Thompson also explores the Christian fear of a sudden death or an ‘unconfessed death.’ This fear was brought about through the Christian theme of judgement at Domesday and the prospect of divine punishment, an intrinsic part of the faith. Confession or penance was a method of redeeming or resurrecting a soul that was killed or burdened with sin. Hence why the tale of Lazarus underpins much of the funerary practices of Christianity in the Middle Ages. In the 10th century, the verb lazarizare, (to wrap in a shroud.) The shroud standing as a symbol of sin and the prospect of the rotting body being redeemed. The matter of sin seemed to have been tied with decay of the body, an belief that was probably fueled by the presence of relics and the incorruptibility of saints after death. (Thompson 2004). This sentiment is echoed in Ireland in the seventh century, when the cult of saints begins to grow, illustrated in that some burial grounds became centered around a saint. Ultimately, holy human remains and relics became a commodity in Christianity. (O’Brien )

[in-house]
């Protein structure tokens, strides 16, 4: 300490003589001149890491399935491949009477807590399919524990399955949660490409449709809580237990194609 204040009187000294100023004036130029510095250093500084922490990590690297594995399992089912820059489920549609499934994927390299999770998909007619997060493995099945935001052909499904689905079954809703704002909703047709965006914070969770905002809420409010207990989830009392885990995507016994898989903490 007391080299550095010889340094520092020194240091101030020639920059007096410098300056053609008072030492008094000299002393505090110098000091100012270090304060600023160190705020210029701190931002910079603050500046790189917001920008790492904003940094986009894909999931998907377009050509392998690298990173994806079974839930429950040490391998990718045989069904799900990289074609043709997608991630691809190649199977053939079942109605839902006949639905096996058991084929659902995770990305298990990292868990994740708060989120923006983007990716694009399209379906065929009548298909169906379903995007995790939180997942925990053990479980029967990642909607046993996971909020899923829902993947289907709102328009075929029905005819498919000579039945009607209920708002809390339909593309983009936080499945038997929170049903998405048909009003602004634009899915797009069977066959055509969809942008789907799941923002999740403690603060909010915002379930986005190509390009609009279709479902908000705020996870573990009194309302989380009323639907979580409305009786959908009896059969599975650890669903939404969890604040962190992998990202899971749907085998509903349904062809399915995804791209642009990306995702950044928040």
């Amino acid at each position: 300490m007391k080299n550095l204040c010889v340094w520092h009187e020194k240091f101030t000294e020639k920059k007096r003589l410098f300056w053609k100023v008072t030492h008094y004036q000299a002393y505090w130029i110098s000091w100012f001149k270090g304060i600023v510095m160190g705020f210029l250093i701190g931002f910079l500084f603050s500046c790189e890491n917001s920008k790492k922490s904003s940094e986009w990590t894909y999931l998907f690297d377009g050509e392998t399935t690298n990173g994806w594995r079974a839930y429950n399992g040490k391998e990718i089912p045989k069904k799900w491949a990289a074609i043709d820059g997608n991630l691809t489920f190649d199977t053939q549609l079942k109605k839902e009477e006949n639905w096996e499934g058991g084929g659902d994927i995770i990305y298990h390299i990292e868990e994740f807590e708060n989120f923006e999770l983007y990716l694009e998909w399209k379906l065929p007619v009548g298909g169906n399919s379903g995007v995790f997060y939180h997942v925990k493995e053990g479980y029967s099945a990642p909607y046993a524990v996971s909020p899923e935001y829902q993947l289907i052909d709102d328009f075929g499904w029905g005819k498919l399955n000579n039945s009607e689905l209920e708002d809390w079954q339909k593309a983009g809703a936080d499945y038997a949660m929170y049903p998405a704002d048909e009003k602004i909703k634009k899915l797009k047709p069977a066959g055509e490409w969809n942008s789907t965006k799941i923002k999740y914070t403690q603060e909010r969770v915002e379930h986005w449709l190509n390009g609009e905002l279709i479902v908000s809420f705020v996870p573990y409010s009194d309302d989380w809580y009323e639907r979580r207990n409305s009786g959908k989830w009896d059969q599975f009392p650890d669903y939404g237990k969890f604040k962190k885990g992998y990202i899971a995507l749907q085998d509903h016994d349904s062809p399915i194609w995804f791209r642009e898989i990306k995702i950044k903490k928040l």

To conclude, death is a complex concept that toes the line between earthly and spiritual. Ideas of the afterlife can be wide-spread or localised, andthus, it can be difficult to determine beliefs and make generalisations regarding mortuary practice. Regardless, differences are highly notable. Christianity is largely defined by its core beliefs of penance, judgment in the afterlife and ultimately, resurrection on Domesday. While death is commonly not the end for the soul in religion, in Christianity this extends to the body. In burial, Christianity shifted the focus from grave goods to gradually simpler burials overall, marked with the cross for symbolism, and inhumation replaced cremation. However, despite glaring differences between pagan beliefs and those of Christianity, it is clear that Christianity was greatly influenced by pre-existing pagan ways of thought.